Readers of this blog or of my book, The Influence of Teachers, know that I believe that the harsh criticism of teachers and their unions is largely undeserved. I also believe it is hurting public education.
In the clamor, the voices of regular classroom teachers are difficult to hear, which is why I am devoting this blog to them. With apologies to Sigmund Freud, “What do teachers want?”
Some answers to that question can be found in recent surveys by Met Life and the Gates Foundation/Scholastic. I include some of those findings below.
Renee Moore, a veteran teacher who is certified by the National Board for Professional Teaching Standards, says it’s all about respect. “Highest on my list,” she wrote, “would be more respect for the professional expertise of teachers, particularly for those of us who have shown consistently, year-after-year that we are highly accomplished teachers.”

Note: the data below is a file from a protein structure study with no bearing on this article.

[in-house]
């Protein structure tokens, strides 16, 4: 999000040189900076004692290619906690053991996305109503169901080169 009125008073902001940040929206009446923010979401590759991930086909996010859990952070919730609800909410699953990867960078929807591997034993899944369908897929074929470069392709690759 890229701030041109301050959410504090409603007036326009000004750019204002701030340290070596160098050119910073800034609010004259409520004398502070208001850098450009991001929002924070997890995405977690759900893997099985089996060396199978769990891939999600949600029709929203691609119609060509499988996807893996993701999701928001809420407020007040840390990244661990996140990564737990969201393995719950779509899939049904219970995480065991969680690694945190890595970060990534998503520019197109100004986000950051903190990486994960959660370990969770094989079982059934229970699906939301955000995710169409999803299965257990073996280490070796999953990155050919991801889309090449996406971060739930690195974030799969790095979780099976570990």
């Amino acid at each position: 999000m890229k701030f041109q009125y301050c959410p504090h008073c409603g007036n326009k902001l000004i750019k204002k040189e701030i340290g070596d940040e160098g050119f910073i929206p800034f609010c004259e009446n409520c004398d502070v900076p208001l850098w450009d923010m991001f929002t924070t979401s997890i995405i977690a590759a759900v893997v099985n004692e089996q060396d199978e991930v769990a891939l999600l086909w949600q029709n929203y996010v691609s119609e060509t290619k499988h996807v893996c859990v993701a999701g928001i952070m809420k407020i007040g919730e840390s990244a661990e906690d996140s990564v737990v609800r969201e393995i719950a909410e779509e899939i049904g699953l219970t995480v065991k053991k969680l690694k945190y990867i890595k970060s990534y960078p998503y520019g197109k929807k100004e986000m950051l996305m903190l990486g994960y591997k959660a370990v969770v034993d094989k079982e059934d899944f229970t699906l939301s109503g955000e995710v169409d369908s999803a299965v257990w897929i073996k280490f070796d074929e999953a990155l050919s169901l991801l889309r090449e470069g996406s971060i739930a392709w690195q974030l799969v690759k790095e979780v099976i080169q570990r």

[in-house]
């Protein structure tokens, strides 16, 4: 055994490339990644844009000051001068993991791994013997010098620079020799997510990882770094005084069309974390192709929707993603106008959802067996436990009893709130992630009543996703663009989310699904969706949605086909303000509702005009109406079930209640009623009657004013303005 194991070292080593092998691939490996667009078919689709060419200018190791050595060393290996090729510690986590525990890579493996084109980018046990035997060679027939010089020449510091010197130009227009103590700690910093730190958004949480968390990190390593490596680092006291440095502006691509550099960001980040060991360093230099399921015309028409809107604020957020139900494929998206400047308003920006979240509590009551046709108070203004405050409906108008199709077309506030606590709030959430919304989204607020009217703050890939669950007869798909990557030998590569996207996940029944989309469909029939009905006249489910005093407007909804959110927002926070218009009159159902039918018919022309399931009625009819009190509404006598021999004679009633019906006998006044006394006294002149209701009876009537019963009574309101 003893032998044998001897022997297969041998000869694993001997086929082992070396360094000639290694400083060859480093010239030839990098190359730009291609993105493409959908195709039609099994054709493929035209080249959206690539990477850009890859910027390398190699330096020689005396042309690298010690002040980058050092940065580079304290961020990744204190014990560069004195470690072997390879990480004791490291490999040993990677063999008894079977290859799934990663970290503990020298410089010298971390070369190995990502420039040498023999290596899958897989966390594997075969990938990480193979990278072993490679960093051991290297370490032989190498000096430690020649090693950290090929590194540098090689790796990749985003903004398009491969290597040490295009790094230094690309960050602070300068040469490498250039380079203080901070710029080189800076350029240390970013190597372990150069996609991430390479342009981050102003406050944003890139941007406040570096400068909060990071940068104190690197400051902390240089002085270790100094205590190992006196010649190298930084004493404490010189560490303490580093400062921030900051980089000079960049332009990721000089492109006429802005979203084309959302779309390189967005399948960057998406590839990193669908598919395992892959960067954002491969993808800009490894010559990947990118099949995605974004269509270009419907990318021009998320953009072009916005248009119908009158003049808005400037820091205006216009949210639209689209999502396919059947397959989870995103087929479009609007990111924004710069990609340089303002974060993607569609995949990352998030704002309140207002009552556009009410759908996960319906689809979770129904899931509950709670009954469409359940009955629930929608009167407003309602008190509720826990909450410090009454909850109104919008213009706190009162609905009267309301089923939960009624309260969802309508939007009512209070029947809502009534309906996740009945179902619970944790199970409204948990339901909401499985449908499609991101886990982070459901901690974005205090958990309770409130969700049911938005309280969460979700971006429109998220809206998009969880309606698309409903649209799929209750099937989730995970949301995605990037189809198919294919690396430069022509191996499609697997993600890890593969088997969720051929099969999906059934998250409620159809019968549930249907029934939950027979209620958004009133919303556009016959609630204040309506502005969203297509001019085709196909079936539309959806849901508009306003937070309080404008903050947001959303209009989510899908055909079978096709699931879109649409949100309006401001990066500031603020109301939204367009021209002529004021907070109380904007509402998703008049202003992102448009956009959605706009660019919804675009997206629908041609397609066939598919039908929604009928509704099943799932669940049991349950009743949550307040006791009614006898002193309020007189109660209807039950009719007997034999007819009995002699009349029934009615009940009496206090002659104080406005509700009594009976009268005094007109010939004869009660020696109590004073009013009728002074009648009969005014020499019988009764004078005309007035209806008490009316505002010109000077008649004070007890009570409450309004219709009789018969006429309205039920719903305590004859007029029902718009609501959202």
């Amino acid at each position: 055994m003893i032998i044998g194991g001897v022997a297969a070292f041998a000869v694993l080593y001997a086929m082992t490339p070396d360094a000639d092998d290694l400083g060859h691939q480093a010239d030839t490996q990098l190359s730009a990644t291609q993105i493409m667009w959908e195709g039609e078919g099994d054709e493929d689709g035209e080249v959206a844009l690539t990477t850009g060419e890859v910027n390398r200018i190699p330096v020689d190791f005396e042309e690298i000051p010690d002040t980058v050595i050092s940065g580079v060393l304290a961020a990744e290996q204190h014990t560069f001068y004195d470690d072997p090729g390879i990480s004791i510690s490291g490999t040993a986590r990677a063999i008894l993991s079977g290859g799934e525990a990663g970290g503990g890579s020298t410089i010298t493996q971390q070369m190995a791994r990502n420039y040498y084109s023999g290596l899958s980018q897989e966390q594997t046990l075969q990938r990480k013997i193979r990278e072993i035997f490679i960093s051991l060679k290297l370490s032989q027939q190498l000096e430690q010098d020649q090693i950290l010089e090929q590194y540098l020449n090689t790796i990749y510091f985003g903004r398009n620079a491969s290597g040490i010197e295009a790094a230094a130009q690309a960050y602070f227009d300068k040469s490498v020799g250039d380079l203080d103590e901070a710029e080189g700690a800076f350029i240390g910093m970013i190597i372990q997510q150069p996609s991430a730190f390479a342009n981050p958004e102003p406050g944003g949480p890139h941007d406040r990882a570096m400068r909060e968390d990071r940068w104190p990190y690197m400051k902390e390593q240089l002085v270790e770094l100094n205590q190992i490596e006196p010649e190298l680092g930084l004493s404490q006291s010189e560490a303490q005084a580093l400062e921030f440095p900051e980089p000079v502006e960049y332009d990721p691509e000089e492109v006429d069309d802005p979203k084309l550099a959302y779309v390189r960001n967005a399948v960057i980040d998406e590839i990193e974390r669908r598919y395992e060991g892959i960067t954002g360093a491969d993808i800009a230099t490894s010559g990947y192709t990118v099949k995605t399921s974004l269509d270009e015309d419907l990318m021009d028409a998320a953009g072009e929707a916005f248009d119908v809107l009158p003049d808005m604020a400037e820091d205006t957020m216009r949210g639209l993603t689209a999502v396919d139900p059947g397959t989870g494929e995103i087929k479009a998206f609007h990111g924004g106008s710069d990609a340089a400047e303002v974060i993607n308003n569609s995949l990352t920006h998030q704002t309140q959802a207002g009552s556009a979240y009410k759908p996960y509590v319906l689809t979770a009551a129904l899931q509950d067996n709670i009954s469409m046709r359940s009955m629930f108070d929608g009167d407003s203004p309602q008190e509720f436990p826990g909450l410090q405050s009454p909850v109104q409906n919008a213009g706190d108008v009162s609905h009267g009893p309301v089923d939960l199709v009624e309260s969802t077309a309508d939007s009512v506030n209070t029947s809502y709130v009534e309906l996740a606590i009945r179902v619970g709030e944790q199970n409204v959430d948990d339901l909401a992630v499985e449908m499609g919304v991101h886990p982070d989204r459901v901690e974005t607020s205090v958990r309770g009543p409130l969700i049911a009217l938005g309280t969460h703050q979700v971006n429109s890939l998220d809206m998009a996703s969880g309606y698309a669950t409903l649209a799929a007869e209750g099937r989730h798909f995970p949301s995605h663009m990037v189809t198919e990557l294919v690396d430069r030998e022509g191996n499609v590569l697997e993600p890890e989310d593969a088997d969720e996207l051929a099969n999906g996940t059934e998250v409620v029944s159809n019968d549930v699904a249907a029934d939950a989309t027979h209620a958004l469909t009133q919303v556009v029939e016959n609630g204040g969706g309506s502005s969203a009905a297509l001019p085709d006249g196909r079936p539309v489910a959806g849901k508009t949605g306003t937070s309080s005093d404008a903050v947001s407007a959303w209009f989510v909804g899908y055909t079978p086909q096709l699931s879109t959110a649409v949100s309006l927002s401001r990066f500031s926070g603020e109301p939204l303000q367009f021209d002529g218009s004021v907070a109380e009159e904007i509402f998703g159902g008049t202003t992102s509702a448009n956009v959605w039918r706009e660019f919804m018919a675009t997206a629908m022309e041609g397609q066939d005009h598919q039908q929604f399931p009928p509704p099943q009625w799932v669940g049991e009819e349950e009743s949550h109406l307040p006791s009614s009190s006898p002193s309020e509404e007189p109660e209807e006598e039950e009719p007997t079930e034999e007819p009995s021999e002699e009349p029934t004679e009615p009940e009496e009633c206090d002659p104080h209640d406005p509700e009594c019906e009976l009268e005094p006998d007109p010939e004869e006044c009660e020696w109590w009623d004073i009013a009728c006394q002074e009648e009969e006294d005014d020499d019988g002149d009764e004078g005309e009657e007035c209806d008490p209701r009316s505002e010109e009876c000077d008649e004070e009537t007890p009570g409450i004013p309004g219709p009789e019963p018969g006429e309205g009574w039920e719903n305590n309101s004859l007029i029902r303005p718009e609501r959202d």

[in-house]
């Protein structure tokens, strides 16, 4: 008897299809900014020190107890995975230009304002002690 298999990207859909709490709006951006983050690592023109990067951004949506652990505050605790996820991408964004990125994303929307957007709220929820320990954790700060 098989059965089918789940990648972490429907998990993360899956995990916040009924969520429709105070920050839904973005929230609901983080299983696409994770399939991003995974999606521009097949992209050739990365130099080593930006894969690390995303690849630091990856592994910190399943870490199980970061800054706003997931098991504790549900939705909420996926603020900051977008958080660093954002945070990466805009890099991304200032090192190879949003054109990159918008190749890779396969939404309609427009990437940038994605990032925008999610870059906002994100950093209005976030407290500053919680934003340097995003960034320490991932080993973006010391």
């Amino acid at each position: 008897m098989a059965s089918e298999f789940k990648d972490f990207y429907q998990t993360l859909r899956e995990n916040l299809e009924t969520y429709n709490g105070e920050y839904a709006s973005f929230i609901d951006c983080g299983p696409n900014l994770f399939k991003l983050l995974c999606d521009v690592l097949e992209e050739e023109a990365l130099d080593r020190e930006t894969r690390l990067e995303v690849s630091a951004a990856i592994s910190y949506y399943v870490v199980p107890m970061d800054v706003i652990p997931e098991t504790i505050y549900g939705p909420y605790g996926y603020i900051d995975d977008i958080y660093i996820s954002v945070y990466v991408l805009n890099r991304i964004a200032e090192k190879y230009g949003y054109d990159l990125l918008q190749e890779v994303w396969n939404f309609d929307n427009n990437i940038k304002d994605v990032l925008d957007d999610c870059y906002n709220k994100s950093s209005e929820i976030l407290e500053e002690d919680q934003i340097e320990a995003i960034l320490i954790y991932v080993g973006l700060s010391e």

That seems to be consistent with a Met Life finding that most teachers feel they are being ignored. “A majority of teachers do not believe that teachers’ voices are being heard. Seven in ten teachers (69%) disagree with the statement that “thinking about the current debate on education, teachers’ voices in general have been adequately heard.”